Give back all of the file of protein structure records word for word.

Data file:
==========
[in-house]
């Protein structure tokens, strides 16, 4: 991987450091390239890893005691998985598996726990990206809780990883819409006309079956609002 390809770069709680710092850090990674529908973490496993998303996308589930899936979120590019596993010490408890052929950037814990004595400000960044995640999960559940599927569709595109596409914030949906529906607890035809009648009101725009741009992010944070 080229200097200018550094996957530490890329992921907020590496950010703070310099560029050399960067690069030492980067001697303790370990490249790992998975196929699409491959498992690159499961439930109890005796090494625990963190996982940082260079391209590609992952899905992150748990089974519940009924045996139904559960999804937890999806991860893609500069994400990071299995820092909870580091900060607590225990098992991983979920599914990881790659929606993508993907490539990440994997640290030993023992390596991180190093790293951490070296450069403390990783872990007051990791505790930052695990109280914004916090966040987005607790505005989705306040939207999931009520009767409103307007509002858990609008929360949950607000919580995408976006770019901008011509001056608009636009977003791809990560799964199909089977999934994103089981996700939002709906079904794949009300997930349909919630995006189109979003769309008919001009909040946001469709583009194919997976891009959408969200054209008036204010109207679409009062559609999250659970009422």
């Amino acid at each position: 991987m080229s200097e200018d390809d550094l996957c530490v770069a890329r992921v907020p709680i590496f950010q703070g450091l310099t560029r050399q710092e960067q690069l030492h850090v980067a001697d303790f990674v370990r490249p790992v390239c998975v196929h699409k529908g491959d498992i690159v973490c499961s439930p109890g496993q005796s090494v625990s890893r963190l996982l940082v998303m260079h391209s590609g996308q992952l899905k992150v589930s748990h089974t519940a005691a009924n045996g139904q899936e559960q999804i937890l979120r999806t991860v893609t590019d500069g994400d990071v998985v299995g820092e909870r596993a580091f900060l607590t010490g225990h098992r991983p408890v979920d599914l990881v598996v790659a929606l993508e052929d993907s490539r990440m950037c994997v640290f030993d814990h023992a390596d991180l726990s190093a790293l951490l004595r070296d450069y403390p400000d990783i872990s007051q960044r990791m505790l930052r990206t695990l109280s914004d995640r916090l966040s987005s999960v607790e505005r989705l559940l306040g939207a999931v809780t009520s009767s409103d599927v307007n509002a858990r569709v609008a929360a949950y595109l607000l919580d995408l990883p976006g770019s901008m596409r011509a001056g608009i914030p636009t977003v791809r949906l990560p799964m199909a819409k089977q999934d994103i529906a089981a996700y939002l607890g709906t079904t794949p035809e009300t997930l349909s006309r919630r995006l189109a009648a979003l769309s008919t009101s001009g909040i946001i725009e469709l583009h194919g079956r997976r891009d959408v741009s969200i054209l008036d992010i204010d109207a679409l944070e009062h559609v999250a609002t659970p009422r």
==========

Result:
[in-house]
């Protein structure tokens, strides 16, 4: 991987450091390239890893005691998985598996726990990206809780990883819409006309079956609002 390809770069709680710092850090990674529908973490496993998303996308589930899936979120590019596993010490408890052929950037814990004595400000960044995640999960559940599927569709595109596409914030949906529906607890035809009648009101725009741009992010944070 080229200097200018550094996957530490890329992921907020590496950010703070310099560029050399960067690069030492980067001697303790370990490249790992998975196929699409491959498992690159499961439930109890005796090494625990963190996982940082260079391209590609992952899905992150748990089974519940009924045996139904559960999804937890999806991860893609500069994400990071299995820092909870580091900060607590225990098992991983979920599914990881790659929606993508993907490539990440994997640290030993023992390596991180190093790293951490070296450069403390990783872990007051990791505790930052695990109280914004916090966040987005607790505005989705306040939207999931009520009767409103307007509002858990609008929360949950607000919580995408976006770019901008011509001056608009636009977003791809990560799964199909089977999934994103089981996700939002709906079904794949009300997930349909919630995006189109979003769309008919001009909040946001469709583009194919997976891009959408969200054209008036204010109207679409009062559609999250659970009422």
């Amino acid at each position: 991987m080229s200097e200018d390809d550094l996957c530490v770069a890329r992921v907020p709680i590496f950010q703070g450091l310099t560029r050399q710092e960067q690069l030492h850090v980067a001697d303790f990674v370990r490249p790992v390239c998975v196929h699409k529908g491959d498992i690159v973490c499961s439930p109890g496993q005796s090494v625990s890893r963190l996982l940082v998303m260079h391209s590609g996308q992952l899905k992150v589930s748990h089974t519940a005691a009924n045996g139904q899936e559960q999804i937890l979120r999806t991860v893609t590019d500069g994400d990071v998985v299995g820092e909870r596993a580091f900060l607590t010490g225990h098992r991983p408890v979920d599914l990881v598996v790659a929606l993508e052929d993907s490539r990440m950037c994997v640290f030993d814990h023992a390596d991180l726990s190093a790293l951490l004595r070296d450069y403390p400000d990783i872990s007051q960044r990791m505790l930052r990206t695990l109280s914004d995640r916090l966040s987005s999960v607790e505005r989705l559940l306040g939207a999931v809780t009520s009767s409103d599927v307007n509002a858990r569709v609008a929360a949950y595109l607000l919580d995408l990883p976006g770019s901008m596409r011509a001056g608009i914030p636009t977003v791809r949906l990560p799964m199909a819409k089977q999934d994103i529906a089981a996700y939002l607890g709906t079904t794949p035809e009300t997930l349909s006309r919630r995006l189109a009648a979003l769309s008919t009101s001009g909040i946001i725009e469709l583009h194919g079956r997976r891009d959408v741009s969200i054209l008036d992010i204010d109207a679409l944070e009062h559609v999250a609002t659970p009422r």